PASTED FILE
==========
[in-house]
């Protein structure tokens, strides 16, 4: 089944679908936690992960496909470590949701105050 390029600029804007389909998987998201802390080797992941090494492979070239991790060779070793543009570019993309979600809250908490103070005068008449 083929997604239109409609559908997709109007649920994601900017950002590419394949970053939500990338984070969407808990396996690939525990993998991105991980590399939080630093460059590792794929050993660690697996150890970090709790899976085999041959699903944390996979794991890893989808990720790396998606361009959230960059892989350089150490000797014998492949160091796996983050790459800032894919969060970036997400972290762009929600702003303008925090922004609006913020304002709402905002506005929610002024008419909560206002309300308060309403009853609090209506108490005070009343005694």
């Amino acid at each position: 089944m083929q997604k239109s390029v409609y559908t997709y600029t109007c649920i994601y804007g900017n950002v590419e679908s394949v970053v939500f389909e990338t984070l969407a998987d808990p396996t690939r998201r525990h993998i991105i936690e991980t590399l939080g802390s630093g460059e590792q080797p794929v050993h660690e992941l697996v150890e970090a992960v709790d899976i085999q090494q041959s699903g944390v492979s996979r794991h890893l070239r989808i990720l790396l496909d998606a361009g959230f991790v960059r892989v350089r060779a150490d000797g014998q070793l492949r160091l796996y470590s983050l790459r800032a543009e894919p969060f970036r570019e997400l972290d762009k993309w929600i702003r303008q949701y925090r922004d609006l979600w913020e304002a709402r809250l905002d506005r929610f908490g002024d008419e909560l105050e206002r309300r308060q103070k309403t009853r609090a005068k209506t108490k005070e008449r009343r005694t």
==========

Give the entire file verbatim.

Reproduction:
[in-house]
């Protein structure tokens, strides 16, 4: 089944679908936690992960496909470590949701105050 390029600029804007389909998987998201802390080797992941090494492979070239991790060779070793543009570019993309979600809250908490103070005068008449 083929997604239109409609559908997709109007649920994601900017950002590419394949970053939500990338984070969407808990396996690939525990993998991105991980590399939080630093460059590792794929050993660690697996150890970090709790899976085999041959699903944390996979794991890893989808990720790396998606361009959230960059892989350089150490000797014998492949160091796996983050790459800032894919969060970036997400972290762009929600702003303008925090922004609006913020304002709402905002506005929610002024008419909560206002309300308060309403009853609090209506108490005070009343005694």
């Amino acid at each position: 089944m083929q997604k239109s390029v409609y559908t997709y600029t109007c649920i994601y804007g900017n950002v590419e679908s394949v970053v939500f389909e990338t984070l969407a998987d808990p396996t690939r998201r525990h993998i991105i936690e991980t590399l939080g802390s630093g460059e590792q080797p794929v050993h660690e992941l697996v150890e970090a992960v709790d899976i085999q090494q041959s699903g944390v492979s996979r794991h890893l070239r989808i990720l790396l496909d998606a361009g959230f991790v960059r892989v350089r060779a150490d000797g014998q070793l492949r160091l796996y470590s983050l790459r800032a543009e894919p969060f970036r570019e997400l972290d762009k993309w929600i702003r303008q949701y925090r922004d609006l979600w913020e304002a709402r809250l905002d506005r929610f908490g002024d008419e909560l105050e206002r309300r308060q103070k309403t009853r609090a005068k209506t108490k005070e008449r009343r005694t």